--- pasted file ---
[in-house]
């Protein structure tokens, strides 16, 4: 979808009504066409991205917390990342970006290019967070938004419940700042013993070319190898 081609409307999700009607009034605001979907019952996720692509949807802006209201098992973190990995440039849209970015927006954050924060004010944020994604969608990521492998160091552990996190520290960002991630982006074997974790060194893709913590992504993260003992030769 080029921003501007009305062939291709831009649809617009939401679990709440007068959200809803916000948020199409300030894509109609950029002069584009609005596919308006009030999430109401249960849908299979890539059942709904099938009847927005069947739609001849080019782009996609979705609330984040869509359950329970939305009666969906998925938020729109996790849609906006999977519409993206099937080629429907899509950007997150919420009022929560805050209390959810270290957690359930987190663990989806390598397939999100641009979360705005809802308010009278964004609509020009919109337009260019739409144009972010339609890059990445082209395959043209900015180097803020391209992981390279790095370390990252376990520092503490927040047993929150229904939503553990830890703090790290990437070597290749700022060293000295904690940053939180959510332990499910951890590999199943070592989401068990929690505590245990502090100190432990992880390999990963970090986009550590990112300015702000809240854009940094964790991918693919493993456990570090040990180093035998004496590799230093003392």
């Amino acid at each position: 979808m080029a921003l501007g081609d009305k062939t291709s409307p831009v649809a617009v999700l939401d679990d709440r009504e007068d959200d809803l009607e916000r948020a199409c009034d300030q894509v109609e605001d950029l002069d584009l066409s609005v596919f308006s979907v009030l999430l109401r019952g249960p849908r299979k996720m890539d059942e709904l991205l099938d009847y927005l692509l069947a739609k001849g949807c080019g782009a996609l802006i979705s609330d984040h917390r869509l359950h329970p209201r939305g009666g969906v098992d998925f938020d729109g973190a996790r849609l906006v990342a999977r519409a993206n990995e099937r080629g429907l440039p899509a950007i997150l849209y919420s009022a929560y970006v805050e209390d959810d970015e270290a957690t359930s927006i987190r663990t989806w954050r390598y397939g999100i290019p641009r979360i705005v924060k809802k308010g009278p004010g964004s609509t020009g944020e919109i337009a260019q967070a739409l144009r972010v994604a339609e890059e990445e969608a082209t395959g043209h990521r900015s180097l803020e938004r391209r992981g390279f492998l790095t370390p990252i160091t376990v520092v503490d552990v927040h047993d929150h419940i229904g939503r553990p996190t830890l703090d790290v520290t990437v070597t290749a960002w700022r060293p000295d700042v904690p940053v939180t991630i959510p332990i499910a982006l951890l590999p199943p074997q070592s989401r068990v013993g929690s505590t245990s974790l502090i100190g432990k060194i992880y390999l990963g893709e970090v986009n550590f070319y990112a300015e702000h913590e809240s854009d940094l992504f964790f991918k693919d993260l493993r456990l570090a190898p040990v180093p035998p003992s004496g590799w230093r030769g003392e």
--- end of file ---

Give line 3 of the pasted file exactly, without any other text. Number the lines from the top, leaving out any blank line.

């Amino acid at each position: 979808m080029a921003l501007g081609d009305k062939t291709s409307p831009v649809a617009v999700l939401d679990d709440r009504e007068d959200d809803l009607e916000r948020a199409c009034d300030q894509v109609e605001d950029l002069d584009l066409s609005v596919f308006s979907v009030l999430l109401r019952g249960p849908r299979k996720m890539d059942e709904l991205l099938d009847y927005l692509l069947a739609k001849g949807c080019g782009a996609l802006i979705s609330d984040h917390r869509l359950h329970p209201r939305g009666g969906v098992d998925f938020d729109g973190a996790r849609l906006v990342a999977r519409a993206n990995e099937r080629g429907l440039p899509a950007i997150l849209y919420s009022a929560y970006v805050e209390d959810d970015e270290a957690t359930s927006i987190r663990t989806w954050r390598y397939g999100i290019p641009r979360i705005v924060k809802k308010g009278p004010g964004s609509t020009g944020e919109i337009a260019q967070a739409l144009r972010v994604a339609e890059e990445e969608a082209t395959g043209h990521r900015s180097l803020e938004r391209r992981g390279f492998l790095t370390p990252i160091t376990v520092v503490d552990v927040h047993d929150h419940i229904g939503r553990p996190t830890l703090d790290v520290t990437v070597t290749a960002w700022r060293p000295d700042v904690p940053v939180t991630i959510p332990i499910a982006l951890l590999p199943p074997q070592s989401r068990v013993g929690s505590t245990s974790l502090i100190g432990k060194i992880y390999l990963g893709e970090v986009n550590f070319y990112a300015e702000h913590e809240s854009d940094l992504f964790f991918k693919d993260l493993r456990l570090a190898p040990v180093p035998p003992s004496g590799w230093r030769g003392e």